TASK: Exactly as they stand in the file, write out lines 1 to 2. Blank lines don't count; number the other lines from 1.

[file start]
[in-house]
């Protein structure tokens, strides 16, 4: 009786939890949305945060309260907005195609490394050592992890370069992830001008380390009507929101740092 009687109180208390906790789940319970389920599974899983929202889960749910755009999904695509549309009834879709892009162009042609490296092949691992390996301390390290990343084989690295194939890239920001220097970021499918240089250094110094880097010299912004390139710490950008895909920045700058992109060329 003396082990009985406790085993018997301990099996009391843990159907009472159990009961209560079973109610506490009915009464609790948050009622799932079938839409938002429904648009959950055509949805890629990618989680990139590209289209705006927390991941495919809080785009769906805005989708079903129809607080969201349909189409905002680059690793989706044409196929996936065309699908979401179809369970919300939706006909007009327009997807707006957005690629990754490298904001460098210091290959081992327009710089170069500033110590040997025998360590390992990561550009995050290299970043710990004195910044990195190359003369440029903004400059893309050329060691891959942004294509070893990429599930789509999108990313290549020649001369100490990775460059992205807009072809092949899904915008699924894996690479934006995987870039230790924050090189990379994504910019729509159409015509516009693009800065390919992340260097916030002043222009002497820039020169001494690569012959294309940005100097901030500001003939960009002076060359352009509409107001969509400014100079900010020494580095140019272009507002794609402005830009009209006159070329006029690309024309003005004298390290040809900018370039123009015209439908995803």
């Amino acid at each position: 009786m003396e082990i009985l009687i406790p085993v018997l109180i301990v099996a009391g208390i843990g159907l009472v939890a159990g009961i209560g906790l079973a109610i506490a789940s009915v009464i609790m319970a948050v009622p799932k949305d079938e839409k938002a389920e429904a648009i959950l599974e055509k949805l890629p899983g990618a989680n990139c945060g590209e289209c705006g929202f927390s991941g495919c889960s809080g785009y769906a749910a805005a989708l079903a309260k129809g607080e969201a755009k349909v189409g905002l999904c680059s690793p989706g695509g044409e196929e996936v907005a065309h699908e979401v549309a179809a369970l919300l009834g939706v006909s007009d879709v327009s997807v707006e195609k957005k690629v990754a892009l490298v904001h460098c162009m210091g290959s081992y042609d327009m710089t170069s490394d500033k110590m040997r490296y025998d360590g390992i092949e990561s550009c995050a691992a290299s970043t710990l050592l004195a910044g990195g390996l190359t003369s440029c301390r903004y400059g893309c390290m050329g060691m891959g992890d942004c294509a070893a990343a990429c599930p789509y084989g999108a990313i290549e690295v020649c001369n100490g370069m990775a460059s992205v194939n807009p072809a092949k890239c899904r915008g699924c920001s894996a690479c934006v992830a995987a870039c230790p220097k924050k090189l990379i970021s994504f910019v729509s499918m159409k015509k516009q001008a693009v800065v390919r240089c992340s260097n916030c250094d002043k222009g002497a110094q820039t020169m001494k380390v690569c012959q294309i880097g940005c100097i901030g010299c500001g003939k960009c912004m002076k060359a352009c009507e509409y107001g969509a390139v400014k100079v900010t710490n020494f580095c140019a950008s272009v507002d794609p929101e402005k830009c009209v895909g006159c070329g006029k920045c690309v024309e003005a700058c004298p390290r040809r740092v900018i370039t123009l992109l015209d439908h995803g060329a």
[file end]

[in-house]
């Protein structure tokens, strides 16, 4: 009786939890949305945060309260907005195609490394050592992890370069992830001008380390009507929101740092 009687109180208390906790789940319970389920599974899983929202889960749910755009999904695509549309009834879709892009162009042609490296092949691992390996301390390290990343084989690295194939890239920001220097970021499918240089250094110094880097010299912004390139710490950008895909920045700058992109060329 003396082990009985406790085993018997301990099996009391843990159907009472159990009961209560079973109610506490009915009464609790948050009622799932079938839409938002429904648009959950055509949805890629990618989680990139590209289209705006927390991941495919809080785009769906805005989708079903129809607080969201349909189409905002680059690793989706044409196929996936065309699908979401179809369970919300939706006909007009327009997807707006957005690629990754490298904001460098210091290959081992327009710089170069500033110590040997025998360590390992990561550009995050290299970043710990004195910044990195190359003369440029903004400059893309050329060691891959942004294509070893990429599930789509999108990313290549020649001369100490990775460059992205807009072809092949899904915008699924894996690479934006995987870039230790924050090189990379994504910019729509159409015509516009693009800065390919992340260097916030002043222009002497820039020169001494690569012959294309940005100097901030500001003939960009002076060359352009509409107001969509400014100079900010020494580095140019272009507002794609402005830009009209006159070329006029690309024309003005004298390290040809900018370039123009015209439908995803």